I’ve been developing a theory over the past few years. It still needs further research, but it seems to hold true. You can tell a film will be exceptional or exceptionally poor based on the creativity of the opening credits. The opening credits of GotG2 is a great example of this. The team has assembled to battle an interdimensional beast on the behalf of the “Sovereigns”, a race of elitist that are so pretentious even their skin is gold. The Guardians are ready for battles, weapons at the ready, speakers almost hooked up, “so we can have some tunes while we fight!” The beast arrives and Baby Groot begins gleefully dancing around the arena. This sequence is so beautifully perfect it is almost worth the price of admission alone. It masterfully showcases everything that makes both films so special. Each of them is emotionally damaged, but despite the almost constant bickering, they cling to their patchwork family unit desperately. Groot once again represents the most emotionally pure of them all, even if he is a baby this time around. His youthful wonder and innocence is such a treat to behold. Too often the characters in superhero/sci-fi films fail to marvel at the wonder around them.
Considering how universally loved the first film was, there’s a lot of excitement regarding the release of Vol. 2. But along with that excitement comes apprehension. How could it possibly compare to the unique magic of its predecessor? The list of sequels that were as good, or better, than the one that spawned it is small indeed. Rest assured, if you enjoyed the first one, you will almost certainly enjoy this one as well. Whether or not you consider it as good, or better, will depend specifically on what elements of the Guardians you most enjoy.
Smartly, Vol 2 doesn’t try to rehash the same beats of the first film. The parts are all the same, but they are assembled together into a very different movie, one that focuses far more on characters and their fragile identities. For a superhero flick, there’s a surprising number of tears. There’s a common critique that movies of this nature never take the time to fully delve into fleshing out their characters. That is not an issue here. Some of the dialog may be a bit too on the nose, and moments of emotion tensions a bit too melodramatic, but on a whole, it works as a refreshing departure from the status quo. There’s a price to be paid for this character development though. To be effective the pace of their adventures has been slowed down. After the first 20 minutes, all the action really occurs in only two locations, one being a massive, sentient planet known as “Ego” (Kurt Russell) But just because the pace has slowed, does not mean that it’s any less of a spectacle. There are still numerous battles, impressive set pieces, and glorious visuals. Ego itself is a wonder of artistic design, combining cues from Egyptian, Roman, and organic 60’s styling.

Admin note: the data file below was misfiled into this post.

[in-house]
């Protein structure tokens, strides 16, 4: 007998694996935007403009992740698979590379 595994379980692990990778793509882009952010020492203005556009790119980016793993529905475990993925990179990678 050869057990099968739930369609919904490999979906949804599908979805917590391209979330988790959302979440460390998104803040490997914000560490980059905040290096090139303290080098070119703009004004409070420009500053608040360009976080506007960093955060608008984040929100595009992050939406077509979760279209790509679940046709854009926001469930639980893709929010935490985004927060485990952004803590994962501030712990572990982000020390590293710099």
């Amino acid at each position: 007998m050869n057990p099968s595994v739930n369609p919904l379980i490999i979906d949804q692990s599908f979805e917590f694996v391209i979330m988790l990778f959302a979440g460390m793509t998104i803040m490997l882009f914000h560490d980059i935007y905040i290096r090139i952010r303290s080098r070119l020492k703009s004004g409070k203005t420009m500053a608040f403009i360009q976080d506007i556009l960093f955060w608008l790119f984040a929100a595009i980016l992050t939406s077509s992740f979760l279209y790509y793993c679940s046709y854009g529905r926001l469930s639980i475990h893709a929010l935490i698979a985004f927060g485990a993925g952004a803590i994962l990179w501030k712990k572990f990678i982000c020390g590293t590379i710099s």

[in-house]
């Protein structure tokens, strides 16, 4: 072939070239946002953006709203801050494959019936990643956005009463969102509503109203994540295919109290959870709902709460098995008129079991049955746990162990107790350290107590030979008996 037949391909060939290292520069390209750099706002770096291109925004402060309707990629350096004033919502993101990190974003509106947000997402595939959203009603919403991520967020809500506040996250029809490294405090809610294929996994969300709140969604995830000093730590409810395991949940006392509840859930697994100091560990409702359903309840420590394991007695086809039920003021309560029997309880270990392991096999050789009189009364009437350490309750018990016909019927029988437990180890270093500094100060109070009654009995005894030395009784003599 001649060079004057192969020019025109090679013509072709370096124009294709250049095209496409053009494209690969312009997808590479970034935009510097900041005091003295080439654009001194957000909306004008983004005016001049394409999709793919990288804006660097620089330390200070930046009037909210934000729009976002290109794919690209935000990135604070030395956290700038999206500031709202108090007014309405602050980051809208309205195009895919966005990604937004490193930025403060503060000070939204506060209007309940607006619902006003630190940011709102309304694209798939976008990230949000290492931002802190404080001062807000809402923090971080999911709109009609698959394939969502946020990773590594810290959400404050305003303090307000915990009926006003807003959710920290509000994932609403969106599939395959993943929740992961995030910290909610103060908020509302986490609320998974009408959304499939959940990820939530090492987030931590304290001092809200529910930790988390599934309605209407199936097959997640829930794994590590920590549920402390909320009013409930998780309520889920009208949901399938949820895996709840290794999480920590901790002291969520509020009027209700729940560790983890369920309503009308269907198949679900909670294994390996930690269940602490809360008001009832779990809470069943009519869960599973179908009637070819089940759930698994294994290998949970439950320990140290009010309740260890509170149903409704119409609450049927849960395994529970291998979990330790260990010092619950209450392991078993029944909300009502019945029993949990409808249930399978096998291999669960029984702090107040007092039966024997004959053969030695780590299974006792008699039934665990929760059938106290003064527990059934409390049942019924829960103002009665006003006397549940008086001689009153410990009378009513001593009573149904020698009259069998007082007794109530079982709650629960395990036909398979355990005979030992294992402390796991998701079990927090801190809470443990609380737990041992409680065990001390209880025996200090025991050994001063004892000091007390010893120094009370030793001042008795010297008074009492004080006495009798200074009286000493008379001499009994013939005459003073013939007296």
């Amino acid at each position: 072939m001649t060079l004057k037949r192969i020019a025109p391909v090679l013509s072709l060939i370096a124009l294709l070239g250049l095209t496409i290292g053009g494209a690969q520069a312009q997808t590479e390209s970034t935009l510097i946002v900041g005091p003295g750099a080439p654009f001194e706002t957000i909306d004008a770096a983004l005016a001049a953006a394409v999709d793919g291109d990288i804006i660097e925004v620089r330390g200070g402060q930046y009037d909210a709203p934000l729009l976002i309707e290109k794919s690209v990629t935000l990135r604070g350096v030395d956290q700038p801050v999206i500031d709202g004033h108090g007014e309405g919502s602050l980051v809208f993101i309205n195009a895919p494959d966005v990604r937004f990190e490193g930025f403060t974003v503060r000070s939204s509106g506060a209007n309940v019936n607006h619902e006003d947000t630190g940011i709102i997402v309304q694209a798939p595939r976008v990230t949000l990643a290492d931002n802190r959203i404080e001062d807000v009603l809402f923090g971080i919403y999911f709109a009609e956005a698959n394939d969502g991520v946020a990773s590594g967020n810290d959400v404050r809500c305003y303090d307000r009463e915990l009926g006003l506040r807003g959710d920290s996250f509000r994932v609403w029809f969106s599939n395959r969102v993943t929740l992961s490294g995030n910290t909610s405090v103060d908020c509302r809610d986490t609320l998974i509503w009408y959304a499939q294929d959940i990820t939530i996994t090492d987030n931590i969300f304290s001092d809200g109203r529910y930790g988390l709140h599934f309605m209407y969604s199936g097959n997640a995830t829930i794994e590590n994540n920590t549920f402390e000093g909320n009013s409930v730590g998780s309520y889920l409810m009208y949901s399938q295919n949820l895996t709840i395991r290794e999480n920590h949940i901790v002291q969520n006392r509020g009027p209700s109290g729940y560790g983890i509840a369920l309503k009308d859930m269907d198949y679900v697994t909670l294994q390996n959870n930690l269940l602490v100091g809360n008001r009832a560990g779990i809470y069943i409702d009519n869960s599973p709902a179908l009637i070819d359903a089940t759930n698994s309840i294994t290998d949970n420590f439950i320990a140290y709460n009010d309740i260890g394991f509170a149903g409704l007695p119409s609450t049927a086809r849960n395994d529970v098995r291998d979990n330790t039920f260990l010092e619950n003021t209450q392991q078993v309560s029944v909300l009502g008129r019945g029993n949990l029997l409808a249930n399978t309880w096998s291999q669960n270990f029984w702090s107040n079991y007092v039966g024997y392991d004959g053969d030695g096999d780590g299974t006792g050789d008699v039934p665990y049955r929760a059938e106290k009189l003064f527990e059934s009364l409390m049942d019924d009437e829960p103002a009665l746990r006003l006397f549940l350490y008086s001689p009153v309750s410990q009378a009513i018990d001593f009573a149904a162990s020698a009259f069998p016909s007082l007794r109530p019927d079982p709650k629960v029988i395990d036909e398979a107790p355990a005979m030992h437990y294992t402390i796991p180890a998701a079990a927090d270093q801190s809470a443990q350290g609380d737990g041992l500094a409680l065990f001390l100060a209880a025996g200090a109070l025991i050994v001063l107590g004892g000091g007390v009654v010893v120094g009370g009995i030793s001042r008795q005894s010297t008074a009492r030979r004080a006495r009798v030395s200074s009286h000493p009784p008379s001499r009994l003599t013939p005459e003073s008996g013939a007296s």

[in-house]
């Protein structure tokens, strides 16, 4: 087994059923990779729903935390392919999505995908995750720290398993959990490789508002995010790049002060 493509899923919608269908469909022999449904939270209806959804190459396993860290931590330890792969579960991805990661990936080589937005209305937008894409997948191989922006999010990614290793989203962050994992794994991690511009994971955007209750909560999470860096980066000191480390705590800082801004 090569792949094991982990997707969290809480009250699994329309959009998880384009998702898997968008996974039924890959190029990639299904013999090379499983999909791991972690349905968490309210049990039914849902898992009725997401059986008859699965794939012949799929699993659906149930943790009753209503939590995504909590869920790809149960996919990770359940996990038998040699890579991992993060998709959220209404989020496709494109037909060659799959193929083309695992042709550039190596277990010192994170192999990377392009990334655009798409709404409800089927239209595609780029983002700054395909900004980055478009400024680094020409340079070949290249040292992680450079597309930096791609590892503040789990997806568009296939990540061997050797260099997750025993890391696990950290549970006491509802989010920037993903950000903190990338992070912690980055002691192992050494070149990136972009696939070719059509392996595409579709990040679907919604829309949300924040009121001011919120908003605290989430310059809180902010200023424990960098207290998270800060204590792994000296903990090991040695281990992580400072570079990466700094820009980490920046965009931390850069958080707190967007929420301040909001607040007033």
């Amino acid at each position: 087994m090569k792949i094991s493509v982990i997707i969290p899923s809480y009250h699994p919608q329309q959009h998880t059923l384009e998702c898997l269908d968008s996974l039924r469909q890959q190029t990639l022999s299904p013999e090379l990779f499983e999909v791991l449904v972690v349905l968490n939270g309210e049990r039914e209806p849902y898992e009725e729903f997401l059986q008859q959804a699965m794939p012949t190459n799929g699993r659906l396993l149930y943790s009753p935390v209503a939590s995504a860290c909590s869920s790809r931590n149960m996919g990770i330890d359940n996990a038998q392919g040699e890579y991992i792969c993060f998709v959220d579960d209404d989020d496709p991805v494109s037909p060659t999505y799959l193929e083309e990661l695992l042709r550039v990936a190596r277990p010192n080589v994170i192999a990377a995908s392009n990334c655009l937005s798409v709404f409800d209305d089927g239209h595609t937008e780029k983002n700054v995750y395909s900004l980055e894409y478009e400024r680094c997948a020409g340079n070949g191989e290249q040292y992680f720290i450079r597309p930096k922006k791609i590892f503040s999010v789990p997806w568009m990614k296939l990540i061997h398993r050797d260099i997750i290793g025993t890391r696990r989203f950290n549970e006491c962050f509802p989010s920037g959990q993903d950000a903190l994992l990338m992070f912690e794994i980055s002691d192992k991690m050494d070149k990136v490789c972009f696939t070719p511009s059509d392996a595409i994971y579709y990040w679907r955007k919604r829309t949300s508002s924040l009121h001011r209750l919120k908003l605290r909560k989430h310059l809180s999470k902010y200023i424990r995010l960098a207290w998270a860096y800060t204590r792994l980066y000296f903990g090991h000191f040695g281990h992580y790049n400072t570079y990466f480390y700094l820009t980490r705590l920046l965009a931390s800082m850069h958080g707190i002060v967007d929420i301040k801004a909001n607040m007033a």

To help balance the heavy emotional arcs, James Gunn has boosted the humor this time around. The jokes come flying fast and furious, again employing a full comedic range from basic slapstick to nostalgic Earth references from a man who was last there as a 10-year-old boy. There’s even one moment of pure comic-book silliness that practically breaks the tonal balance, but perhaps it’s a good addition as it will allow the youth in the audience a gleeful laugh after they’ve all shed a few tears over the woes of their beloved Guardians.
It should also be noted that Vol. 2 takes full advantage of its PG-13 rating. There isn’t any nudity or F-bombs, but the body count is likely one of the highest in the MCU. Some of the deaths could be disturbing for younger viewers. That said, without a doubt, it has the most heart of any of the MCU films.
Note: There are a number of scenes that are so epic in scale that seeing in true Imax 3d should be a priority.